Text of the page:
The witness_node program is the only maintained Peerplays node executable. The name witness_node is something of a misnomer, as this executable is really just a full node, but it can provide witness (i.e., block producer) functionality by loading the witness plugin.

Tip: If you wish to sync with the Peerplays blockchain network and maintain a database of the current chain state, this is the program to do it with.

The cli_wallet program implements a command-line wallet for Peerplays. It requires a network connection to a running witness_node to provide chain state information to it. This program provides a basic UI for all Peerplays functionality.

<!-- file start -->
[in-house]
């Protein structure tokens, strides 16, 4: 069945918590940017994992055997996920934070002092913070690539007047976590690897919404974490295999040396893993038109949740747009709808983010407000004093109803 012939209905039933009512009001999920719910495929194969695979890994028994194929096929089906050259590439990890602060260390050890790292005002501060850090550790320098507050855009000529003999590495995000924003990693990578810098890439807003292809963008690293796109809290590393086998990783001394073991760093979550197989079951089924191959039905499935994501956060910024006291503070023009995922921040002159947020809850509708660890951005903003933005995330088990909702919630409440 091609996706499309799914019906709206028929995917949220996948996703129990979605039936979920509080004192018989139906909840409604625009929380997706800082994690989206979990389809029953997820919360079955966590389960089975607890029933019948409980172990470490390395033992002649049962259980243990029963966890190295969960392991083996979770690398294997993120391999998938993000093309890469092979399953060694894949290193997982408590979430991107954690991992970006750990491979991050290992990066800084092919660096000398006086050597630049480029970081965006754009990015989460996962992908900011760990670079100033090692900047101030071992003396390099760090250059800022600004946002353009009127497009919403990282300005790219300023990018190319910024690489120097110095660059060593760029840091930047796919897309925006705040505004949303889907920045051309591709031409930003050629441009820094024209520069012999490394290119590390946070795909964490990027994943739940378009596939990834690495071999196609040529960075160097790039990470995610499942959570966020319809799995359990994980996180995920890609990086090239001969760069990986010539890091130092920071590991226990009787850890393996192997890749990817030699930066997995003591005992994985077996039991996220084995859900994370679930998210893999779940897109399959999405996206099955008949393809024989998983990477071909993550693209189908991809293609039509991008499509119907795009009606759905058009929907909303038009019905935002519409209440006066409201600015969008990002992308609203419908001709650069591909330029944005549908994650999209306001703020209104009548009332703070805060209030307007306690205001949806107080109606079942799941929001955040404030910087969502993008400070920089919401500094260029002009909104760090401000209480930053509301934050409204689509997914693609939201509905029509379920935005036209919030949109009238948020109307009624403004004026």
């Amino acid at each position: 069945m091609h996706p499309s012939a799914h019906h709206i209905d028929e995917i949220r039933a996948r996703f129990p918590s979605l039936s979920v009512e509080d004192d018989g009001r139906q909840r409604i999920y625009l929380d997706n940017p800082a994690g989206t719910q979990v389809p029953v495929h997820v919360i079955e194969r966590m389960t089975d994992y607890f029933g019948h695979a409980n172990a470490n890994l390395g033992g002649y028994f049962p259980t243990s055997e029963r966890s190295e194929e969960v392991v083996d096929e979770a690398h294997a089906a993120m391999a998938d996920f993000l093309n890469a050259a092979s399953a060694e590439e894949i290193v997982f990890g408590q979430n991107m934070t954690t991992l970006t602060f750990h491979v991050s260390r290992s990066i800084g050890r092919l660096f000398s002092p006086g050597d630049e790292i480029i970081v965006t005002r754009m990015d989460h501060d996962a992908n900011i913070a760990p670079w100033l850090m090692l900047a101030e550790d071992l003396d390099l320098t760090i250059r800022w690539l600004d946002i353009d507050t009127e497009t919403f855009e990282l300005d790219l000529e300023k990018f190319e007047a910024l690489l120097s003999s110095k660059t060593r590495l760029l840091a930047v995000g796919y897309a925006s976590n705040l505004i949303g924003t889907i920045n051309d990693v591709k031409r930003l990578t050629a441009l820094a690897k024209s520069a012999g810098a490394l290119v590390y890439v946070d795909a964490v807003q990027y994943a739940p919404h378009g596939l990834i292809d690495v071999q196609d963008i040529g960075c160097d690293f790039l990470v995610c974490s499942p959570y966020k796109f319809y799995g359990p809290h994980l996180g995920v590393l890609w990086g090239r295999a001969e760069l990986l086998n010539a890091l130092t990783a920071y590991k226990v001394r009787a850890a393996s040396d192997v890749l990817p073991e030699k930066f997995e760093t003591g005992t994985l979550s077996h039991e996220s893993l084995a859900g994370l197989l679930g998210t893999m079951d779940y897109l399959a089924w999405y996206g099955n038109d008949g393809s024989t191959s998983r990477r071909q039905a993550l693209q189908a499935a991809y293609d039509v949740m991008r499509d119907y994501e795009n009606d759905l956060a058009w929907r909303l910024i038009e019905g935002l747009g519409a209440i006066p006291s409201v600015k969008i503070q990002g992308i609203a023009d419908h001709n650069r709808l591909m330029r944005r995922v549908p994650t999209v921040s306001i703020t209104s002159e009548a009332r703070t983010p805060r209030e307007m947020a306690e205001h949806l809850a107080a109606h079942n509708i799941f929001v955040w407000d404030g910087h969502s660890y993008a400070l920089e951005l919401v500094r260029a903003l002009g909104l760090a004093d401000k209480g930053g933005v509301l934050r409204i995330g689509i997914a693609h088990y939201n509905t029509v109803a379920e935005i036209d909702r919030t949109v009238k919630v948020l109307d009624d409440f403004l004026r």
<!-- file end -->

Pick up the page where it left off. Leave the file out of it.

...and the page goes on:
The Peerplays Tests

Peerplays uses the Boost testing framework for its tests. Most of the Peerplays tests use the database_fixture, defined in tests/common/database_fixture.hpp, as the basis of the tests. This file also defines many macros and functions to reduce the boilerplate of test writing.

The bulk of the tests are written in the tests/tests folder, and are run by the chain_test binary. All tests of core functionality should be included in this directory and binary.

Peerplays Smart Contracts

This section provides a high-level overview of the architecture of smart contracts in Peerplays, how they work, and how they are created.

At its essence, a Peerplays smart contract is comprised of three main types of object:

  • operation

  • evaluator

  • object

The Peerplays protocol defines a set of actions a user can take within the blockchain ecosystem, called operation s. All interactions with the blockchain take place through operation s, and in a sense, they are the blockchain’s API.